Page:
It may be more reasonable to examine the fact that the Ravens haven’t drafted an offensive tackle (Tyre Phillips was announced at guard) since Greg Senat in 2018. The Ravens drafted an All-Pro in Stanley and a sure thing in Brown Jr. Simple bad luck has found them without either as they prepare to face the Chiefs, who have beat the Ravens in three consecutive regular seasons. Brown Jr. so badly wanting to play left tackle was unforeseen. Not to fault him in any way for his journey and desires, but Ryan Ramczyck, Mike McGlinchy, Taylor Moton, Tristain Wirfs and La’el Collins have no qualms about playing on the right side.

As luck would have it, Baltimore doesn’t face a young rebuilding team in Week 2. They face the two-time defending AFC Champions. These Chiefs will send star pass-rushers Frank Clark and Chris Jones at Mekari and Villanueva. As luck would also have it, Nick Boyle, the Ravens top perimeter blocker, isn’t ready to return from injury to assist. He’s on the injured reserve through at least Week 3.

The Ravens can do their best to utilize Patrick Ricard and Eric Tomlinson to chip, assisting their tight ends. The use of screens, RPO’s and other quick passes can also avoid the Chiefs ability to create pressure. Baltimore threw two screens in Las Vegas, both of which attached to RPO’s. They would be wise to increase that number, as well as their RPO usage substantially. The Ravens used three total RPO’s against Las Vegas, all on first down and in the first half.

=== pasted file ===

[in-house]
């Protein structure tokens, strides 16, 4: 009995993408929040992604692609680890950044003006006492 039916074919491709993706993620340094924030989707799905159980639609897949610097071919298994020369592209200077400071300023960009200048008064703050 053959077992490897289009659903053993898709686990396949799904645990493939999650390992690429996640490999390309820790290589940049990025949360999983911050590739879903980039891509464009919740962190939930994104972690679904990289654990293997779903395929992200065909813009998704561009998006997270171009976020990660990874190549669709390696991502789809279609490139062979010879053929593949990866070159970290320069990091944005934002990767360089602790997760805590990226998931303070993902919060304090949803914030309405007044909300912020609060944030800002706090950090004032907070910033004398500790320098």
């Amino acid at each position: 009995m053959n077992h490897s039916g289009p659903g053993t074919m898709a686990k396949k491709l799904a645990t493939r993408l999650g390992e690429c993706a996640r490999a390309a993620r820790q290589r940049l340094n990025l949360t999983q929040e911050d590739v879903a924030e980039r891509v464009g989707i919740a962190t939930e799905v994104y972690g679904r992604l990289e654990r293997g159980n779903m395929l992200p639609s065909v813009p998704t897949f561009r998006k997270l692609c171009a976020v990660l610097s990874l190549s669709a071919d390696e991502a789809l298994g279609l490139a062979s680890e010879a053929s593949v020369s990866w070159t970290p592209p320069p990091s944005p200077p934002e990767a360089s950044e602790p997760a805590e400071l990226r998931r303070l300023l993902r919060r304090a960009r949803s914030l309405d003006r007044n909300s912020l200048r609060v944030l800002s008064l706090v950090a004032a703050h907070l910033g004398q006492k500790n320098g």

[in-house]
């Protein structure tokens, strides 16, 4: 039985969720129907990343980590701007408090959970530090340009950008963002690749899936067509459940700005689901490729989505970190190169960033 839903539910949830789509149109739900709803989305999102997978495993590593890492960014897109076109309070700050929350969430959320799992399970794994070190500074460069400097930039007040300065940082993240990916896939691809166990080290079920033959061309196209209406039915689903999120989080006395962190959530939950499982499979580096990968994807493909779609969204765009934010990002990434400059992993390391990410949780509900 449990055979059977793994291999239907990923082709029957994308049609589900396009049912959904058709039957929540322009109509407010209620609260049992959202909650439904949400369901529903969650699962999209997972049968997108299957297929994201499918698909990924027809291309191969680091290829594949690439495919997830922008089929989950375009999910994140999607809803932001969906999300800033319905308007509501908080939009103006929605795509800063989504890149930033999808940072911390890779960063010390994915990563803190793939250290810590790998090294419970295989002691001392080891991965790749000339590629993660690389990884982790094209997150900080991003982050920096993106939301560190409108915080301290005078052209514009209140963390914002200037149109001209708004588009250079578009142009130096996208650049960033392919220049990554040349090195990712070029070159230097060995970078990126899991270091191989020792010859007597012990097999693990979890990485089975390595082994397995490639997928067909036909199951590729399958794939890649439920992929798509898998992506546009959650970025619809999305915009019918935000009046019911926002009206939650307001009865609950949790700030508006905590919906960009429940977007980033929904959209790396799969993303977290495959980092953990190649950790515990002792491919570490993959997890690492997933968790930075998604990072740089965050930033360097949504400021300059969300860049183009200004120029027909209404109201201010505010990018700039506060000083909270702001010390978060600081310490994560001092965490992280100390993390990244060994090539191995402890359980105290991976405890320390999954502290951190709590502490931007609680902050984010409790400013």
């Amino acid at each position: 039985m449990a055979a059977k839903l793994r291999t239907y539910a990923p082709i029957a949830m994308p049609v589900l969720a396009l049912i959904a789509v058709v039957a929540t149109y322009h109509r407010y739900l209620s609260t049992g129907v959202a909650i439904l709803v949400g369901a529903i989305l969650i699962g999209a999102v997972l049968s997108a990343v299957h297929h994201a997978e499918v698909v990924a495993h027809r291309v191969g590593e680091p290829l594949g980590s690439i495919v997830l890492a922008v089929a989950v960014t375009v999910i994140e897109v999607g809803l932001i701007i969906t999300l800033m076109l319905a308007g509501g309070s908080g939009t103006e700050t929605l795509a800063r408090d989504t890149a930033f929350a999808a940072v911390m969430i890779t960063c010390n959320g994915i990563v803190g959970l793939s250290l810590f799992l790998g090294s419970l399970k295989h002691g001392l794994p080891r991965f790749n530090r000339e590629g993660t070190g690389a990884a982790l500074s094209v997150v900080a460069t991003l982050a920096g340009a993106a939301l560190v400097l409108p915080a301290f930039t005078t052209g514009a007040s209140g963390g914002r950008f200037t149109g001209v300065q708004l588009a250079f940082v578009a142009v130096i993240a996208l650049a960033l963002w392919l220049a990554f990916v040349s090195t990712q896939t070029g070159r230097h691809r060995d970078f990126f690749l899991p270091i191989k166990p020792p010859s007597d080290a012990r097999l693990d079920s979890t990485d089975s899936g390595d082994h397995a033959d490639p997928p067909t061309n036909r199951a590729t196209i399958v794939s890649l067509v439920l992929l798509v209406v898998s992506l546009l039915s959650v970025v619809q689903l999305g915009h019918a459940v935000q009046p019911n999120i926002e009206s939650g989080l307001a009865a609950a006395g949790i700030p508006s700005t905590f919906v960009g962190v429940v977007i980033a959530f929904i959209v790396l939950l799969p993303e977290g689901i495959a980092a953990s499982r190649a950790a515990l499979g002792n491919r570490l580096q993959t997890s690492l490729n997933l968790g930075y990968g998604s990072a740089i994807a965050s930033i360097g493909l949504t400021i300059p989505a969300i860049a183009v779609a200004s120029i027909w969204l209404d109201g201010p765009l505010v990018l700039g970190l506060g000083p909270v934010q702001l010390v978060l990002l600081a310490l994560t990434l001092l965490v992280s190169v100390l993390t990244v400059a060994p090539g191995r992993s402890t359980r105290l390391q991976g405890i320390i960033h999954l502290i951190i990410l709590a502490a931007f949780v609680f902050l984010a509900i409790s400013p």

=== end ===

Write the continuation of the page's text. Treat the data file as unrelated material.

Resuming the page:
Dak Prescott, for example, threw 11 passes against the defending Super Bowl Champion Tampa Bay Buccaneers. Similarly, Prescott was without All-Pro right guard Zack Martin. The next closest offenses in terms of RPO volume were Miami (6) and Pittsburgh (6). Dallas also threw eight screens (most in the NFL), five of which were from RPO’s. Baltimore should take a page out of Dallas’ playbook to mitigate pressure. Cleveland threw two screens against Kansas City and gained a first down on each.

The other aspect is effectively running the ball, Baltimore’s bread and butter. Two major bright spots in a cloudy sky were Bradley Bozeman and Kevin Zeitler. While NFL Network’s Brian Baldinger highlighted some of their growing pains, neither the center nor the right guard blew a block on Monday night, per Sports Info Solutions.

Baltimore will need to follow the same plan they had last year following Stanley’s injury. They need to incorporate man/gap concepts using pullers to gain number advantages in the run game, as Mekari isn’t built to move defenders off the ball in zone concepts.

If Ronnie Stanley is able to recover, whether in a week or six weeks, the Ravens offensive line can turn into a solid, formidable unit. Perhaps the Ravens, who already have six starters on injured reserve, can take a page from Ted Lasso’s playbook and have a ceremony to get the bad spirits out of their locker room.